Former employee alleges Sen. Katie Muth bullied staffers, kept an “abusive environment”


A former employee of Senator Katie Muth claimed in a 2020 Facebook post that the senator bullied her staff and that the first-term senator “created an abusive environment in her office.”

These allegations against Muth are all the more serious when they are coupled with other information showing that Muth’s office has been rocked by an unprecedented staff turnover, with the majority of the staff hired for her leaving less than a year after they started, according to an analysis by the Senate documents from width + freedom.

Of the 28 employees hired by the Montgomery County Democrat since December 2018, six have served 70 days or less. Many of those with the shortest tenures held the highest responsibilities, such as chiefs of staff, deputy chiefs of staff, or directors of communications.

The records also show in Muth’s three and a half years in the Pennsylvania Senate that she had four directors of communications and four chiefs of staff.

Overall, 17 of the 28 who worked under Muth left their employment less than a year after their hire date.

Looking at those raw numbers in a way, it wouldn’t be inaccurate to say that more than half of their employees have left in less than a year, but such a characterization would also rightly underestimate the matter. Since Senate offices typically have around 7-10 employees, it would be more accurate to say that their office experienced a turnover of almost 200 percent in their first term.

Records show in Muth’s three and a half years in the Pennsylvania Senate that she had four directors of communications and four chiefs of staff.

Angelique Hinton, who is listed as a former community organizer for Muth, slammed her old boss in a 2020 post on Facebook.

Hinton’s post included a screenshot of a tweet Muth made shortly after the death of basketball star Kobe Bryant, in which Muth noted the fact that Bryant had been accused of sexual assault earlier in his career.

“That she should choose this moment to deepen the pain that so many are experiencing comes as no surprise to me or any of the people who worked for her and have filed several RELIABLE complaints against her with the Senate,” Hinton wrote.

“Katie should focus on giving a voice to those she has bullied and abused at work and stop being a hypocrite! It either fired or expelled at least nine people in its first year. All of these people, myself included, have lost their health insurance, their income, their livelihood… she should focus on helping them instead of hurting others. Abuse is abuse and she practices an abusive environment in her office.”

Also Read :  Eco-Friendly Cleaning for a Healthier Indoor and Outdoor Environment 

The post was liked by another former collaborator, Sharyn “Amy” Menache, who simply said, “Thanks! Signed one of the 9.”

Muth employees with the shortest tenure include:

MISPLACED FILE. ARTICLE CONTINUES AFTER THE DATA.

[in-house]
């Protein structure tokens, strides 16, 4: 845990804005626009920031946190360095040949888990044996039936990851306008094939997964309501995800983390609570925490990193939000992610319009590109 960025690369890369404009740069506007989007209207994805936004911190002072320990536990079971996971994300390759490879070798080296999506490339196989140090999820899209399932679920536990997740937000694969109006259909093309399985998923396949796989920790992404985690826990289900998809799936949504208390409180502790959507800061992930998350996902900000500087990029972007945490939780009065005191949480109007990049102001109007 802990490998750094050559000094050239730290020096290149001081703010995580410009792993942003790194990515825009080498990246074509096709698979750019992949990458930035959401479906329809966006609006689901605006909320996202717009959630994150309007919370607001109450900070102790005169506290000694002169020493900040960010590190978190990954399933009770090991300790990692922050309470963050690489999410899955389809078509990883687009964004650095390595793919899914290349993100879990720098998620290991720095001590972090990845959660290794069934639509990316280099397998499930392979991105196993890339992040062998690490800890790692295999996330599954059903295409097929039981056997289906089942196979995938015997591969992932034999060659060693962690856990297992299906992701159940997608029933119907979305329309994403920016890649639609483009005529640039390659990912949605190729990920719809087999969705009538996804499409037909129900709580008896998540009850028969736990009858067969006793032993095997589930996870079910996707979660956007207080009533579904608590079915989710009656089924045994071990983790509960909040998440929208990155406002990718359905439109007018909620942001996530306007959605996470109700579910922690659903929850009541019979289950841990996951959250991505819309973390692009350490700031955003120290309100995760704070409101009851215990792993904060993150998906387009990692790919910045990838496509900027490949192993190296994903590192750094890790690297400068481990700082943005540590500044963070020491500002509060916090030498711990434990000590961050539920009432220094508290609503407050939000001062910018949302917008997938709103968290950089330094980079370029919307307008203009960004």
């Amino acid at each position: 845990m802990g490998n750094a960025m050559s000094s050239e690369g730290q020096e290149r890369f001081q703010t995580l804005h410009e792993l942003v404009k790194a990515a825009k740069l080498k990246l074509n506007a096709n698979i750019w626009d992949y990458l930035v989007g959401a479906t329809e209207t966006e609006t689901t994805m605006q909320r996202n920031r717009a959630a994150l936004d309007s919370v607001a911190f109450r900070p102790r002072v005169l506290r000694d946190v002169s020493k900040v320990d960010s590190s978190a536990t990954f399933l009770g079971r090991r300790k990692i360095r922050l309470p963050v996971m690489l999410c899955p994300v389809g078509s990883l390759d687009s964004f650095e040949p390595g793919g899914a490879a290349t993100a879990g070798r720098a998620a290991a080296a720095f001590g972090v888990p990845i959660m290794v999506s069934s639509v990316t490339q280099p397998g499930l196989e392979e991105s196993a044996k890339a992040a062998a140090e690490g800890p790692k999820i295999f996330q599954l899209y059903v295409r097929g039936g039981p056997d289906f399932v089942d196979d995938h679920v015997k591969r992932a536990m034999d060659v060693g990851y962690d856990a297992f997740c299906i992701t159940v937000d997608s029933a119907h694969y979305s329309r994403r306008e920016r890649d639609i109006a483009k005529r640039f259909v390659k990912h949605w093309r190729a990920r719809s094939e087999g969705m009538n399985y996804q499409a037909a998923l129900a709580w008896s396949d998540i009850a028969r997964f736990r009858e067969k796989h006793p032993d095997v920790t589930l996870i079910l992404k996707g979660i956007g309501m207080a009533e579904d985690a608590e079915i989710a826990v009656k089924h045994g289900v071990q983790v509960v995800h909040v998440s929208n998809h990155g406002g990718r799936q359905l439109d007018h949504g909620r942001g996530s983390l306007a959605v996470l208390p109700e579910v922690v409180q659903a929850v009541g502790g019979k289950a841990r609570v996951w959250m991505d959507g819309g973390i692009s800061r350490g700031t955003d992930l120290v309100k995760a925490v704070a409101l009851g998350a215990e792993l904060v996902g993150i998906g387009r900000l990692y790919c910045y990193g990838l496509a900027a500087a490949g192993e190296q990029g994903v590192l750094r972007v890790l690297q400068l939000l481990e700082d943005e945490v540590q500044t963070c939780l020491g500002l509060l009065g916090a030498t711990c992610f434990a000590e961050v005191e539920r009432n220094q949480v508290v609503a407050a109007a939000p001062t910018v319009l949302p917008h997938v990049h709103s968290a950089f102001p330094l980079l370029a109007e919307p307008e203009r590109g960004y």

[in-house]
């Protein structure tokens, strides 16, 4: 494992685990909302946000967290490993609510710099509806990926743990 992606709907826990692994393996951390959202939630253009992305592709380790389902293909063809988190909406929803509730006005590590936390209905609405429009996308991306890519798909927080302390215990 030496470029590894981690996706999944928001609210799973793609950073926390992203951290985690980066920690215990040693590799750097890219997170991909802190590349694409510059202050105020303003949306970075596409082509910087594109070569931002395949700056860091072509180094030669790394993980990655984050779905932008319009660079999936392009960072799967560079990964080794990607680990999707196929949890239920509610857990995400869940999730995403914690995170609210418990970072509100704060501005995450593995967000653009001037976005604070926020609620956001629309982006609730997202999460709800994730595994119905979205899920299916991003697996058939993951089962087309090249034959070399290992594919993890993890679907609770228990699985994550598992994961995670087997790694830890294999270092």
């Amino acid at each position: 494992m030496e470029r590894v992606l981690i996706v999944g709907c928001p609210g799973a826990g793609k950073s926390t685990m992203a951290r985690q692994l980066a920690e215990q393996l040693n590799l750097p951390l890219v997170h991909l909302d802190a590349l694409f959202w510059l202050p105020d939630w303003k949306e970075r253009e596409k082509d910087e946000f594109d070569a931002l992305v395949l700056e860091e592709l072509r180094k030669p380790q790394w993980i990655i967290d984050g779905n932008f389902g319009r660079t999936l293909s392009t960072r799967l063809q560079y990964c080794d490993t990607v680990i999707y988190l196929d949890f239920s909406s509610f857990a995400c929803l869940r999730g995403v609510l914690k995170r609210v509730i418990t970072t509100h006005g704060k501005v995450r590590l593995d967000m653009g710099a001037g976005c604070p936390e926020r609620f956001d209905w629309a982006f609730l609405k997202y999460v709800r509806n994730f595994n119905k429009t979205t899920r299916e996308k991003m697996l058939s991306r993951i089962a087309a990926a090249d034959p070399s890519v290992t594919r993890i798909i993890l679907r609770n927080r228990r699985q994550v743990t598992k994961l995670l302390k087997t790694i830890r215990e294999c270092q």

— Jennifer Brown, communications director, left the company after 69 days

— David Cohen, chief of staff, left the company after 64 days

— Michael Connelly, deputy chief of staff, left the company after 67 days

— Diamonic Holmes, communications director, left the company after 41 days

— Sharyn Menache, Executive Administrator, left the company after 69 days

— Alia Tanko, chief of staff, left after 70 days

Three former Muth employees who reached for this article declined to comment. Requests for comment from numerous other employees went unanswered or were unsuccessful.

The data becomes even more dramatic when you compare it to four other Democratic senators, all of whom were first elected in November 2018 — at the same time as Muth.

Sen. Lindsey Williams: One employee left in less than a year. Only one chief of staff hired. No communications director has ever been hired.

Sen. Steve Santarsiero: In less than a year, zero employees have left. Two chiefs of staff hired, one communications director.

Sen. Tim Kearney: Six employees have left in less than a year. One chief of staff hired, two communications directors.

Sen. Maria Collett: Four people remain in less than a year. One chief of staff hired, one communications director gone (possibly two communications directors, depending on whether “communications/social media director” also counts as communications director).

The number of employees who have left in less than a year under Senator Muth is 50 percent higher than combined overall her other four Democratic peers who were elected in 2018.

When Savannah Thorpe, press secretary for Senate Minority Leader Jay Costa, was contacted solely for comment on the personnel analysis, she requested it through an unnamed attorney width + freedom contain the complete and unedited quotations from Sens. Muth and Costa. Although we believe that we are not obliged to comply with this request because the offers were sent without prior agreement, we still choose to comply in this case.